In a shocking new revelation in his autobiography ‘The boy from Boomerang Crescent,’, Eddie Betts says he was talked into silence by the Adelaide Crows after receiving a racist letter during the week of Sig Doug Nicholls round in 2016.
The 350-game legend for Carlton and Adelaide this week released his book, with details of the Crows’ now-infamous 2018 pre-season camp making major headlines — revelations both Adelaide and the AFL have apologised to him for.
Betts also disclosed racism he encountered during his career including the letter he received via the club six years ago.
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“It (the letter) carried a picture of me high-fiving Jarryd Lyons on the training track at Adelaide Oval,” Betts wrote.
“In big black Texta right above my head some racist had written the words ‘A** F****T’.
“I sat there speechless for a moment after I’d opened it. Then I was like, ‘Yep — again. Here it is again.’”
Betts at the time had been set to do a press conference on behalf of the Crows after training at 11am, but called a meeting with club bosses at 9am.
However the Indigenous star revealed he was told to stay hush on the matter.
“I didn’t feel like I could mention the letter without at least telling the club what I wanted to do. When we walked into the meeting with the club, straight away I was looking at all-white faces,” Betts said.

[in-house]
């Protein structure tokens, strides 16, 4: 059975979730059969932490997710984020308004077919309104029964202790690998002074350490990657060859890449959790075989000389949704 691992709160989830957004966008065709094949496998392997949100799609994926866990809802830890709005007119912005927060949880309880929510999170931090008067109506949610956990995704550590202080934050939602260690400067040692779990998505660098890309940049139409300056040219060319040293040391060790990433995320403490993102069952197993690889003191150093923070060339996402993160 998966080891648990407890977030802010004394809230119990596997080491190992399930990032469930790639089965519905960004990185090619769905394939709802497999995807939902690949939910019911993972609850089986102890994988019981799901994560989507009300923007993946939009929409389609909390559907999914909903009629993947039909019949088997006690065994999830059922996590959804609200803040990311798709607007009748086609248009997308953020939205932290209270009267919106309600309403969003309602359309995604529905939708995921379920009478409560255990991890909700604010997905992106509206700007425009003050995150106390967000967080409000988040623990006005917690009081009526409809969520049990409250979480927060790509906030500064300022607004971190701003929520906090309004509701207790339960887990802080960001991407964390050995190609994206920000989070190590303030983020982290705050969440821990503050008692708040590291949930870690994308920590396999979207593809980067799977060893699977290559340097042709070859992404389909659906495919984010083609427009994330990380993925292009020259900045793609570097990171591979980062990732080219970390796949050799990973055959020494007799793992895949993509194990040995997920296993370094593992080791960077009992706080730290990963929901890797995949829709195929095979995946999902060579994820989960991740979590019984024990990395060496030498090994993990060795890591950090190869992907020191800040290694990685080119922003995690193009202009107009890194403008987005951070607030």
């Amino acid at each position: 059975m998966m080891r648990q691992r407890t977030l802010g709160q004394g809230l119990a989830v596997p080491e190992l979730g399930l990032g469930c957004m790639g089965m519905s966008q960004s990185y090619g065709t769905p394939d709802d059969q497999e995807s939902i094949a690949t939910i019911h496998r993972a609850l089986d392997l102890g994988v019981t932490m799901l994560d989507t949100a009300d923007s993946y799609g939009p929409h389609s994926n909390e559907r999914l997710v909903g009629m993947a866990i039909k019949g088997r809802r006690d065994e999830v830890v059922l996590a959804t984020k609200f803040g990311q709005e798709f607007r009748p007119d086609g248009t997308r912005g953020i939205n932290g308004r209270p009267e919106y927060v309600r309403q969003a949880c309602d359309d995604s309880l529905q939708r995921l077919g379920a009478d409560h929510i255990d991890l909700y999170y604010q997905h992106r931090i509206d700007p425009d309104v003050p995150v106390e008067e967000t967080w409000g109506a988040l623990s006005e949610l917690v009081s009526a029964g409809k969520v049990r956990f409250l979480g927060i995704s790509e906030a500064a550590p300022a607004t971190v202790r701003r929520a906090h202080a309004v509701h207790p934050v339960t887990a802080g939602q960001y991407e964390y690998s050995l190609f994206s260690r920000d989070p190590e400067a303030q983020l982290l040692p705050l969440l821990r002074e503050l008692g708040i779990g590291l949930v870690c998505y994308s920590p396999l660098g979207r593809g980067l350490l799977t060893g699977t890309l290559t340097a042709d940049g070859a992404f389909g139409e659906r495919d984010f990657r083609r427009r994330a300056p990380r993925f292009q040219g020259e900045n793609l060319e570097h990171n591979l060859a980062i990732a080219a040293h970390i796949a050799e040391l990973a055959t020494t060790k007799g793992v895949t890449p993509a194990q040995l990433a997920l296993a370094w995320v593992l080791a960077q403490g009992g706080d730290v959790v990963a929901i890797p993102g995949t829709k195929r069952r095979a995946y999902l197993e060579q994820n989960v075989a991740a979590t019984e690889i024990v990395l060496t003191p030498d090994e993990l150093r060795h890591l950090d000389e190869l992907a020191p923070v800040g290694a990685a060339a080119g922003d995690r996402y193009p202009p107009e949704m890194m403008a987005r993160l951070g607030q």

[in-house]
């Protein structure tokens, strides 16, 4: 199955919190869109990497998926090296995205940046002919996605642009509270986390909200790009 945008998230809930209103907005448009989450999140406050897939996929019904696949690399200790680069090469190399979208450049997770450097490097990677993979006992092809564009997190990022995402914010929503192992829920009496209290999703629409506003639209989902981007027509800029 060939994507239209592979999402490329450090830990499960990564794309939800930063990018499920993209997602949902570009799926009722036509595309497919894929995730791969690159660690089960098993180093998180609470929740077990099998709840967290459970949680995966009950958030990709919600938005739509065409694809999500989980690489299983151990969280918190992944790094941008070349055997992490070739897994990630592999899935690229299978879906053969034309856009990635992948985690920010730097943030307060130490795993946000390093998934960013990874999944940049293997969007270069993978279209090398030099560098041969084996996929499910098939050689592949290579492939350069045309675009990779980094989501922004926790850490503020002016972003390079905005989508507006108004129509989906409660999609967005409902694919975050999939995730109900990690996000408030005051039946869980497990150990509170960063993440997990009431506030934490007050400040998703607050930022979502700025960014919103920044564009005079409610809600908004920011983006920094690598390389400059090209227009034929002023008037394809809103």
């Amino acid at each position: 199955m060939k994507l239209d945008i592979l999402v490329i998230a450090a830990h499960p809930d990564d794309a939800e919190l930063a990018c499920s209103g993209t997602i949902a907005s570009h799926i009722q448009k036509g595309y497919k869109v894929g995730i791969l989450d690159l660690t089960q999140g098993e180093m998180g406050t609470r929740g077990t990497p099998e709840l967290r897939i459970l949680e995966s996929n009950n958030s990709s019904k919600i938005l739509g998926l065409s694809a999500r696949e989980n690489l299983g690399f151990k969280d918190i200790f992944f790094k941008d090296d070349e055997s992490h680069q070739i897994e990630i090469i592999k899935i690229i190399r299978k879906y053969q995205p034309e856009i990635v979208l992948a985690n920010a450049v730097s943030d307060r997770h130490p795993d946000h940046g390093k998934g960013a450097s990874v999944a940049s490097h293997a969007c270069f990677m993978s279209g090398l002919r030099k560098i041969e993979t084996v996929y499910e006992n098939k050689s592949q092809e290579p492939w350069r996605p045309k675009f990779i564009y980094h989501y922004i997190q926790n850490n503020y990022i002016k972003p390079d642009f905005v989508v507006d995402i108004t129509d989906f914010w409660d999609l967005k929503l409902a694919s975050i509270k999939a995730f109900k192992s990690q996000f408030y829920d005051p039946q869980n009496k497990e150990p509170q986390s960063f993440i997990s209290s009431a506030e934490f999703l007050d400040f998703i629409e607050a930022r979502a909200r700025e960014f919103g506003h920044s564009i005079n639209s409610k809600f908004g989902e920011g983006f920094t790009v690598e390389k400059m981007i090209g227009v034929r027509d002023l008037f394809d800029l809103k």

“I knew that they would not fully understand what I was about to show them — how stuff like this cuts me to the core, and in particular the effect the word ‘a**’ can have.
“I said to the club, ‘listen, I really want to take this piece of paper into this press conference and when the journos ask me why the AFL has the Indigenous Round, I want to say ‘this is why.’
“I wanted to hold it up and maybe even just walk out — leaving the piece of paper in the press conference.
“Then the club representatives spoke and Anna (his wife) and I listened … these days, I would do it without even telling them, because essentially they talked us into not saying anything.
“Upon reflection, they were trying to minimise any type of media circus before my game, but maybe this was more important than the game itself?”
It comes as several Crows players have reportedly expressed interest in pursuing a class action against the AFL and their former club over the fallout from the 2018 pre-season camp amid it’s renewed focus this week.
The Age reported on Thursday night that Greg Griffin, an Adelaide lawyer, had been in contact with former players over the past 24 hours and for some time beforehand.
“The recent days have not diminished interest from a range of players,” Griffin said.
“I’ve spoken to a number of players over the past 24 hours. I think the release of Eddie’s book has intensified the feelings that players who attended the camp had.”